In my current project setup I generate audio signals from my MCU's internal DAC. These audio signals are transferred to a speaker box with an internal amplifier via phone jack. To make the whole project more portable, I thought about giving my \$8\Omega/0.25W\$ speaker a try. Since the DAC should not output too much current I decided to add a class A audio amplifier with voltage divider biasing to the DAC's output.

The result would look something like this:


simulate this circuit – Schematic created using CircuitLab

Now my problem is that the DAC's output is always positive (between \$0.2V\$ and \$3.1V\$). Because C3 is an AC coupling capacitor, it will feed current back into the DAC when the audio signal becomes negative. Will this damage the MCU? And at which voltage level should I bias Q1?

By the way, the MCU I'm using is the STM32H743ZI.

  • \$\begingroup\$ What does the data sheet tell you about the currents that are allowable to flow in and out of the DAC output? \$\endgroup\$ – Andy aka Jun 11 '18 at 17:42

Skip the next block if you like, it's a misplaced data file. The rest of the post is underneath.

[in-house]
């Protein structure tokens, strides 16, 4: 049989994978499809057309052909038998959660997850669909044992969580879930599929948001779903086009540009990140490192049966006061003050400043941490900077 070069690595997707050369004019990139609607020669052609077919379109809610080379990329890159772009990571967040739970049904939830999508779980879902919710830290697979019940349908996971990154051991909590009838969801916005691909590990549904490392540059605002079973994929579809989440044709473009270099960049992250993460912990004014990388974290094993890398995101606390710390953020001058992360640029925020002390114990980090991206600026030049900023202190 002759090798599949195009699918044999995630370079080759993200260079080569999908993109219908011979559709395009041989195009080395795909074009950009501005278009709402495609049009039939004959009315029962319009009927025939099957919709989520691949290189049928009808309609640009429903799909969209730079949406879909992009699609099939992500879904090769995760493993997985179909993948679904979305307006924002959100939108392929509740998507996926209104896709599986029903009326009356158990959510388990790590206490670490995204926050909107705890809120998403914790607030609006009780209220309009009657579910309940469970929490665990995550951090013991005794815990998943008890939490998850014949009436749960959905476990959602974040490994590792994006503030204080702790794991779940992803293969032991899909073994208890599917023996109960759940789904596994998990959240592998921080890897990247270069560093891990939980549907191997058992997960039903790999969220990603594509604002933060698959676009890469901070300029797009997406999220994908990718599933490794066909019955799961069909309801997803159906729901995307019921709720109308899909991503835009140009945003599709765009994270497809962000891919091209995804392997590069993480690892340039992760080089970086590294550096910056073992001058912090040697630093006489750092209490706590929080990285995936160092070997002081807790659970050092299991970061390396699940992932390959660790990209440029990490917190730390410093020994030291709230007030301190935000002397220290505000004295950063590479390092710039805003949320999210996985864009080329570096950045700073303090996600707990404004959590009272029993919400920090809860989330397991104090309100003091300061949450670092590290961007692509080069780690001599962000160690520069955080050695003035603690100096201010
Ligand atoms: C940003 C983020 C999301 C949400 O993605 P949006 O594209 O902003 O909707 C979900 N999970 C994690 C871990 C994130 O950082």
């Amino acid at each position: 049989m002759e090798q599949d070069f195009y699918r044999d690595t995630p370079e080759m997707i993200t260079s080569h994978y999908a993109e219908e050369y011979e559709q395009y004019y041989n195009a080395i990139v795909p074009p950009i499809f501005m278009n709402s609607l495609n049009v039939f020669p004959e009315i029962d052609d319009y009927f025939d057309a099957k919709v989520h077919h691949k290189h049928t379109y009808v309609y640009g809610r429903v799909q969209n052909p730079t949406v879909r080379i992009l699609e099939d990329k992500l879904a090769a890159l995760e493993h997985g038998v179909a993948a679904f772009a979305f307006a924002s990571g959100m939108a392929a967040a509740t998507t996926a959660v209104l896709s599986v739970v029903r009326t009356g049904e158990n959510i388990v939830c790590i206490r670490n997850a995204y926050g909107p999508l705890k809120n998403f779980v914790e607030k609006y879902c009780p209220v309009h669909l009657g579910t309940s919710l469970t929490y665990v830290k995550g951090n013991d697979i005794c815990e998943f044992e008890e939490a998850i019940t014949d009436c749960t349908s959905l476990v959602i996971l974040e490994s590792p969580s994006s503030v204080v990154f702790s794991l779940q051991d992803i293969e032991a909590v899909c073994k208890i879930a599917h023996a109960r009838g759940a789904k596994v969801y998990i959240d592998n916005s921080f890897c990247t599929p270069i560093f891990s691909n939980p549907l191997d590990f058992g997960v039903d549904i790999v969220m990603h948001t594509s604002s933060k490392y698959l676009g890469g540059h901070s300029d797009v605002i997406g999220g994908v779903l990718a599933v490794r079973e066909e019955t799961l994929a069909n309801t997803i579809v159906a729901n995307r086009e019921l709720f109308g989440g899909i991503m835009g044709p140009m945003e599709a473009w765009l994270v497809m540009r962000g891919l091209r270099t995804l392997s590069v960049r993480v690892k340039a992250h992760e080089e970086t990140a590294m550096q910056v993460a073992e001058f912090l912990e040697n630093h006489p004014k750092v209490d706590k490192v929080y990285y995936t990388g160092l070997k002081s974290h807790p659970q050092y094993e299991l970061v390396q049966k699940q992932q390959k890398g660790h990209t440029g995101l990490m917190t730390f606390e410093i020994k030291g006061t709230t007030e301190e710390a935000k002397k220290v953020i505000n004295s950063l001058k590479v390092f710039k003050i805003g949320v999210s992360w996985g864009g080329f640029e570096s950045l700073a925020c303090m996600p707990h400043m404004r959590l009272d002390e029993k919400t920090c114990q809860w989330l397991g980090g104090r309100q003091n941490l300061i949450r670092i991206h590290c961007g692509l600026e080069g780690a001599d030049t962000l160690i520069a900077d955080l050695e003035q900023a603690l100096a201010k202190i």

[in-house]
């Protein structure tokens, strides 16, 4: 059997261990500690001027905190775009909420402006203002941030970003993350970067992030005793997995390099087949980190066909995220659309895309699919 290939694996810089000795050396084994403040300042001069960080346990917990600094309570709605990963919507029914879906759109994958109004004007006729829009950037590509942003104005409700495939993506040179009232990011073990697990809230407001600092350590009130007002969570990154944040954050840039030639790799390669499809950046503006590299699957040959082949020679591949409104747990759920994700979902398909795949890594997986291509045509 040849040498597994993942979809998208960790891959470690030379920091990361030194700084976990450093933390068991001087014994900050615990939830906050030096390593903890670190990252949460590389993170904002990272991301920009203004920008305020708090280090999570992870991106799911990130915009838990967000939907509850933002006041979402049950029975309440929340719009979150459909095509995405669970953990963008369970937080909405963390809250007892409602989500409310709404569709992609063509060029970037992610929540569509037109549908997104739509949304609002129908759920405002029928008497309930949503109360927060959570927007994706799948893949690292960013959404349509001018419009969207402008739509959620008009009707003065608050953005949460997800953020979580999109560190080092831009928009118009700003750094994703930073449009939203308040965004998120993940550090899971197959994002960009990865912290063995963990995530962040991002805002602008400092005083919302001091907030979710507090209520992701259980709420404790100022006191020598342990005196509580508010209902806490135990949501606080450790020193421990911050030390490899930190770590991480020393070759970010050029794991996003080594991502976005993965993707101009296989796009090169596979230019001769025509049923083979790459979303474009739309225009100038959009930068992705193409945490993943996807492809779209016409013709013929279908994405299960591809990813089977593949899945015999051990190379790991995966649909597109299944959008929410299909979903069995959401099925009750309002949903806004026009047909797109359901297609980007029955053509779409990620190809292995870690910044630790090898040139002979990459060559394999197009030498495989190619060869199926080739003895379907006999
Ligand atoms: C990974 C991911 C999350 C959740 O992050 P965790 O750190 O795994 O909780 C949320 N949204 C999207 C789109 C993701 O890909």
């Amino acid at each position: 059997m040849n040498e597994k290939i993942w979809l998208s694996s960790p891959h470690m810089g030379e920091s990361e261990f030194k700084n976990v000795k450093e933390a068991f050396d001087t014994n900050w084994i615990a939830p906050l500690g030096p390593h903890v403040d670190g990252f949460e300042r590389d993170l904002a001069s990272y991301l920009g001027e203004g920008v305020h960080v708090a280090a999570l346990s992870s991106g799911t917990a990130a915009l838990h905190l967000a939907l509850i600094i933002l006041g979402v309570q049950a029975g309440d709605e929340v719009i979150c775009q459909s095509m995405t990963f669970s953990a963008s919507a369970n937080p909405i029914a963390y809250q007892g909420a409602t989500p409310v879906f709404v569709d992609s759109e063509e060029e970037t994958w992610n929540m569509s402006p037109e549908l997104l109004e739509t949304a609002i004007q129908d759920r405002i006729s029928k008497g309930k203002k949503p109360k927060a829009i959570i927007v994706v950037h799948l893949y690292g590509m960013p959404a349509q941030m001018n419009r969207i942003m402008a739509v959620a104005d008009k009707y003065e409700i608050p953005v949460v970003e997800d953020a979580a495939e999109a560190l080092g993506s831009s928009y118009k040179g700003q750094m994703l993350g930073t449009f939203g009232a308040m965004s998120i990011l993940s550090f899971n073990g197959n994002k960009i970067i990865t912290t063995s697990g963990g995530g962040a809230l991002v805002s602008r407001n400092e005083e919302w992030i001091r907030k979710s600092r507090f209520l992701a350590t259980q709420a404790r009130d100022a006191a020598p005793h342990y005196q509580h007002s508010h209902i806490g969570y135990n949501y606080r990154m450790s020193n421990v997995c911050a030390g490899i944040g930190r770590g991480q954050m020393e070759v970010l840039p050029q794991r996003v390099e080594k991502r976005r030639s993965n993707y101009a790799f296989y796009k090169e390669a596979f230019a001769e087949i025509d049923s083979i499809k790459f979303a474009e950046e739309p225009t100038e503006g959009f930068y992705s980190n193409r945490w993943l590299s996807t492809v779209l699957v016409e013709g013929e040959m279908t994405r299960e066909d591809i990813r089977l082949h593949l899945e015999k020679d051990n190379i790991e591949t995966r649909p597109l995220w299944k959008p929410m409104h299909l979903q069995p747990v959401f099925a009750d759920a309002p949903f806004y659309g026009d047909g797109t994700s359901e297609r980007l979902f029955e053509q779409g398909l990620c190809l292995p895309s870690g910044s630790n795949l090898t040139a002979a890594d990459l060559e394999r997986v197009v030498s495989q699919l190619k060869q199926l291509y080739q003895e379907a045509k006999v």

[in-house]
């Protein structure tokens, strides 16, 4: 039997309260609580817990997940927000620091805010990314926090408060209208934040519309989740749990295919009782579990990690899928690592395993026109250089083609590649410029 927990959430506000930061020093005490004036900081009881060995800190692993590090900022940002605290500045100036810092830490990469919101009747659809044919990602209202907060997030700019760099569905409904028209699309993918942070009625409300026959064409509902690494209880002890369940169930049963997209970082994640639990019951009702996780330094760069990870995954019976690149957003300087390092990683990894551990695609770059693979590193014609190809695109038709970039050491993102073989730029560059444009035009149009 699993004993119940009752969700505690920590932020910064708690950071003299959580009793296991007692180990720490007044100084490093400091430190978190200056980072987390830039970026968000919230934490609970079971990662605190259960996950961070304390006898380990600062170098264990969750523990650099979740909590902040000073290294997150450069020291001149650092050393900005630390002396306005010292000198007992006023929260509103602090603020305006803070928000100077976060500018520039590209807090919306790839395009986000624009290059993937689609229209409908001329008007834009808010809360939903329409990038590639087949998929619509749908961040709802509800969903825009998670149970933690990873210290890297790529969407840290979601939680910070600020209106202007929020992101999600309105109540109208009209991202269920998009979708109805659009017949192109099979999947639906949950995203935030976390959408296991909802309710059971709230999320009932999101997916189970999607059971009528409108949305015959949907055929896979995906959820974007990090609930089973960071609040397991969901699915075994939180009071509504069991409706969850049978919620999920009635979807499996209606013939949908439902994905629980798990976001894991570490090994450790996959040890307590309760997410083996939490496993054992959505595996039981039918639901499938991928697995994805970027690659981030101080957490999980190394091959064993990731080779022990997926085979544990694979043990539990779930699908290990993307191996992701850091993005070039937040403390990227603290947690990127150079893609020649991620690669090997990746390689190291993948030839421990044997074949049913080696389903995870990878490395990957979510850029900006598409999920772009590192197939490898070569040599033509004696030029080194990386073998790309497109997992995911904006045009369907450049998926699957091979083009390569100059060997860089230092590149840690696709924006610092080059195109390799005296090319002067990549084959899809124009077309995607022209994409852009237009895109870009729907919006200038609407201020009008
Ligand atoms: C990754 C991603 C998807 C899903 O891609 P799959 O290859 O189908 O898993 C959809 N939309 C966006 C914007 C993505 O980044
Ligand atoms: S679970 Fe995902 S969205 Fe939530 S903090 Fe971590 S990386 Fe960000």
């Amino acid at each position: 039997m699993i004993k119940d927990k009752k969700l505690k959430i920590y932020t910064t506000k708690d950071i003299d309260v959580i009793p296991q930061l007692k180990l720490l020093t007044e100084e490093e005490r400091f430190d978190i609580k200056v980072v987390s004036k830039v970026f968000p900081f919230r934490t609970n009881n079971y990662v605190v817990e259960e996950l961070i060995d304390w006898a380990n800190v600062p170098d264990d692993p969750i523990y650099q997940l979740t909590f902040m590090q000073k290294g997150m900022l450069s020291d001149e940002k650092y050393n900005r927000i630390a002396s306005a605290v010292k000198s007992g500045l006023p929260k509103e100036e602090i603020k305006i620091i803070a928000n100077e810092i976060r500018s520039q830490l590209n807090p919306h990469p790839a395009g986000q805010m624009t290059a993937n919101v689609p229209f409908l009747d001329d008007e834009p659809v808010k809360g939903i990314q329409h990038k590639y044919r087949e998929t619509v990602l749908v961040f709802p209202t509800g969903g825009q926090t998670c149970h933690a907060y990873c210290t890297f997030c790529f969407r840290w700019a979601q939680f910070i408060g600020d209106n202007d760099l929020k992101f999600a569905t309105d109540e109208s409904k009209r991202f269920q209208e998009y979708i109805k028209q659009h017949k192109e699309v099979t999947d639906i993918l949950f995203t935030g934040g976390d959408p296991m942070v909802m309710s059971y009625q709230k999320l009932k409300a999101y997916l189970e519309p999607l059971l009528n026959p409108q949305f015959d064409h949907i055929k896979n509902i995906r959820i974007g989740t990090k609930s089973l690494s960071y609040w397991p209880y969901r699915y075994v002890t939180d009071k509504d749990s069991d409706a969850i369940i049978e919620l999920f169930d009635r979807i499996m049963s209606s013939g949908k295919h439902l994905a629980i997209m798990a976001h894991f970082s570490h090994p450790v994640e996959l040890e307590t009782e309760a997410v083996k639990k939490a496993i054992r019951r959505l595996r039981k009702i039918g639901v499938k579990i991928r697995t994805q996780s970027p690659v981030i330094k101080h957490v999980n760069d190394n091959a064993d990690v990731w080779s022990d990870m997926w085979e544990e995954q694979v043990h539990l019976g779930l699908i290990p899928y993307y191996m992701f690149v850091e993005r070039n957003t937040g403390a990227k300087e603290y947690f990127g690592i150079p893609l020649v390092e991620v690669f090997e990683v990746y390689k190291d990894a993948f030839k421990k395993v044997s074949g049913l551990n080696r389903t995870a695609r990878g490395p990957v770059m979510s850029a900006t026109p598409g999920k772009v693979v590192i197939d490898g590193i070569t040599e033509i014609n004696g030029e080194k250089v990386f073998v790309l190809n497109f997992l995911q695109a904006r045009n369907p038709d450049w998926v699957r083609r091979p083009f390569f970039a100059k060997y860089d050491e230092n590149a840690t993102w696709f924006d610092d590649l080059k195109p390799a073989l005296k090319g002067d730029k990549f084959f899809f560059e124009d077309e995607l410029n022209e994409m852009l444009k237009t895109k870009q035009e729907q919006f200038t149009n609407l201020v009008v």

• \$\begingroup\$ Page 97 of the datasheet claims "output current sunk by any pin" as to be 20 mA. Under DAC characteristics there's no information about current besides +/-0mA allowable current injection. \$\endgroup\$ – Overblade Jun 11 '18 at 17:56
  • \$\begingroup\$ To drive an 8ohm I’d suggest an emitter follower configuration since it has a lower output impedance \$\endgroup\$ – PDuarte Jun 11 '18 at 18:56
  • \$\begingroup\$ If you'd use a MOSFET (possibly followed by an end stage) and a high impedance bias circuit, your \$C_3\$ can be much smaller, reducing the negative current considerably. \$\endgroup\$ – HarryH Jun 12 '18 at 13:11

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